First it was ride-hailing. Then it was payments. Delivery services for food, groceries, medicine as well as insurance soon followed.
And now, Grab is making the move into… entertainment.
The Singapore-based unicorn has partnered with video-streaming service Hooq to offer content through its platform.
This collaboration will give users the ability to view over 10,000 hours’ worth of video content from Hooq’s platform within the flagship Grab app, as the ride-hailer takes another step towards its goal of becoming Southeast Asia’s “everyday super app.”
Where possible, users will be able to pause viewing via Grab on their mobile device, and watch the rest of their show or movie once they get home on a smart TV or laptop with the Hooq app.
Grab users will get access to all of Hooq’s free content without needing a separate Hooq subscription and also a three-month free trial to access all of its premium content.
Those who wish to sign up to Hooq after the free trial will be able to do so using GrabPay.
The feature is slated to launch in Q1 2019, initially in Indonesia and Singapore. A regional rollout is expected to follow.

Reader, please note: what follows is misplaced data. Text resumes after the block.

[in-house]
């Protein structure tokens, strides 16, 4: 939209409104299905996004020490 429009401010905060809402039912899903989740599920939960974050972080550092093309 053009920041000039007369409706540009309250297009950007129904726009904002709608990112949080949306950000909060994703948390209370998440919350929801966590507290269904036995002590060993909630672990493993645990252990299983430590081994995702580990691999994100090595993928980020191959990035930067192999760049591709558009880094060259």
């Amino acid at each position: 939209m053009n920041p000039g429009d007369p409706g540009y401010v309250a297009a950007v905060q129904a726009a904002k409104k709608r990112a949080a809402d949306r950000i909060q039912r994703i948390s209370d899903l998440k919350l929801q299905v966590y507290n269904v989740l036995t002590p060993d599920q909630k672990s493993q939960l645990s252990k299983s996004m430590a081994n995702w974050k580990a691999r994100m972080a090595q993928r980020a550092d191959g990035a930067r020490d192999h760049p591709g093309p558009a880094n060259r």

“What we’ve been focused on is creating the best video content we can – bringing together the best of local, and the best of Hollywood,” Hooq CEO Peter Bithos told Tech in Asia. [This partnership with Grab] allows us to reach subscribers at a scale that would be difficult for us to do otherwise.”
Bithos added that Hooq has been working on updating its tech to enable closer integration with third parties for almost a year, and that the partnership with Grab had been in the works for about three months prior to today’s announcement.
Explaining the ride-hailing firm’s decision to make the move into streaming content, Hidayat Liu, Grab’s group head of strategy, partnership, told Tech in Asia that it had found video to get significantly higher engagement from its users than music or pictures.
“In terms of our strategy we’ve been quite clear: We do what we do best ourselves, but don’t overstretch when we know there are other players that have better capabilities,” he added. “The content side is beyond our domain expertise, and partnering with Hooq, from day one, was part of the strategy.”
Financial and commercial details of the deal were not disclosed.
Annual revenue from subscriptions to online video services across Southeast Asia is expected to grow 6.5x from US$60 million in 2017 to to US$390 million by 2022, according to research firm Dataxis.
Last April, Grab rival Go-Jek said it would launch its own video-streaming service, Go-Play, in addition to partnering with US media firm Vice to produce content.
Danny Koik, regional head of partnerships at Grab, told Tech in Asia that there are no plans at this stage to create original content with Hooq or other potential partners.
“If there’s an opportunity and that helps create content, that’s something we’ll naturally explore. But the short answer is, this is not on the cards at this point in time,” he said. “Again, it’s not something we are skilled in, so we will take a very collaborative approach.”